Credit reporting group Experian recently reported that consumers are battling to keep up with their debt repayments and that even first-time defaults are on the rise.
This is not a surprising fall-out from a weak economy which is manifesting in rising living costs, low salary increases and an increasing threat of retrenchments and rising unemployment.
For most, their monthly rent or home loan repayment is their biggest expense and also the most important as it secures the roof over your head. But what do you do when it becomes difficult to keep up with your monthly rent or home loan repayments?
Stuart Manning, chief executive of the Seeff Property Group says that the most important thing is to act as soon as you can to minimise the financial risk.
When you can’t pay your rent
A first option could be to look for a flat or house mate to share the costs. If however, this is not possible or there is a broader financial problem, then it is best to speak to your agent or landlord. Inform them of the difficulties that you face and find out if there is a possibility of a rent reduction. Often, a landlord will be willing to drop the rent to keep a good tenant.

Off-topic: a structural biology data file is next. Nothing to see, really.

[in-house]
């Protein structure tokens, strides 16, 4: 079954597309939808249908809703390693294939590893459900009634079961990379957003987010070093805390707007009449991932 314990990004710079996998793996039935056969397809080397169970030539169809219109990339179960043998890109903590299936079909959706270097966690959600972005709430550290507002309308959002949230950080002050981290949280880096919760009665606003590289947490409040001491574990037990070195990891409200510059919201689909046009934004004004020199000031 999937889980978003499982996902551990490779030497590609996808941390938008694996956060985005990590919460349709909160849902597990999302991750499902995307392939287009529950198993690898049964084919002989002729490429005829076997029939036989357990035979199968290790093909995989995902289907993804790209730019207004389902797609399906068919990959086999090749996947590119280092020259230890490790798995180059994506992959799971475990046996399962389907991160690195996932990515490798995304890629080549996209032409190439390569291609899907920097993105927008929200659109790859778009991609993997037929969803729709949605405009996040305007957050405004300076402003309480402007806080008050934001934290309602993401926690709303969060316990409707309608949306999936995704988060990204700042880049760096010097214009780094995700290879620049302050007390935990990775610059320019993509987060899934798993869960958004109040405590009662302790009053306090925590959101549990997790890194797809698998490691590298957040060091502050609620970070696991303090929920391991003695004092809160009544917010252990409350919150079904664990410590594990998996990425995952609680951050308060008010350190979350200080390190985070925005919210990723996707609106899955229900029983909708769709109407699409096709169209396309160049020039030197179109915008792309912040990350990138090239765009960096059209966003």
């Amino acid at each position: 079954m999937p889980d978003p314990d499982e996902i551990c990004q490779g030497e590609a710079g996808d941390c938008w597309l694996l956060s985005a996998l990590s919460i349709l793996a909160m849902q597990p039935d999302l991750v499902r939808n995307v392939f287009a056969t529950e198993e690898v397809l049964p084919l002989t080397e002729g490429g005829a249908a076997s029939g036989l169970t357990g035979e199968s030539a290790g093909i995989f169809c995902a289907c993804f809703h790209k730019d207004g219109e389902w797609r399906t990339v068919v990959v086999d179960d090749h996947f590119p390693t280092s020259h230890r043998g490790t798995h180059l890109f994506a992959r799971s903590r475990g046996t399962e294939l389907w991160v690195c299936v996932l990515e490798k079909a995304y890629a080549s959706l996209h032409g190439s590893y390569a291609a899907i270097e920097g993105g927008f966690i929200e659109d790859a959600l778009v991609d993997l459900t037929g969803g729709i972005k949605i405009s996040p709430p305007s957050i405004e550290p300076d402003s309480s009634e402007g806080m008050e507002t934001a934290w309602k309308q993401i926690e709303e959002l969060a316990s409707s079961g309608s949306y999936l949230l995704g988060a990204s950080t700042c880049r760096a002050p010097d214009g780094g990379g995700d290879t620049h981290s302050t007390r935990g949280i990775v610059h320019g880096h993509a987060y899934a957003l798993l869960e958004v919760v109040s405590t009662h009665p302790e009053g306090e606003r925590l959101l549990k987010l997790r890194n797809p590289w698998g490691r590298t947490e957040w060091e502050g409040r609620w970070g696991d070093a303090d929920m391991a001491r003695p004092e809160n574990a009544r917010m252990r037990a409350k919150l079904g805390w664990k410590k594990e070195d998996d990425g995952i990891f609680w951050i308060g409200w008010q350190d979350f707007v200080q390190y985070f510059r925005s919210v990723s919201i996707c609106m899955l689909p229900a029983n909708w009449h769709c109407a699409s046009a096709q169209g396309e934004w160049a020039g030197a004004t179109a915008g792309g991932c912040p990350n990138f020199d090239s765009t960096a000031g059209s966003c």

If however, you simply cannot find a way to continue with your existing lease and need to downgrade, then you could give 20 business days’ notice in terms of the Consumer Protection Act (CPA), but be mindful that there may well be penalty costs associated with this option.
Be sure to check your lease agreement and always put your cancellation and all correspondence in writing. Your landlord may not withhold your deposit and it must be refunded in terms of the Rental Housing Act, but subject to deduction of maintenance costs which must be proven. Disputes can be referred to the Rental Housing Tribunal.
When you can’t pay your home loan
It is much harder to get out of a home loan contract as the property would need to be sold which will take time. The implications could be significant, and you should act as soon as you realise that keeping up with your monthly repayments has become a challenge. The longer you leave it, the more your liability will pile up.
Start with a call to your home loan provider. They are used to dealing with people in financial difficulty and can assist with providing guidance on a possible solution. This could be a brief suspension of repayments, restructuring of the repayments or a debt consolidation proposal, or a combination of these.
If however, the problem is of a more serious nature, then it may be best to sell the property and rent for a while until your financial position improves.
If your financial outlook seems bleak, the problem is not just going to go away. The sooner you act, the better chance you have of minimising the financial impact.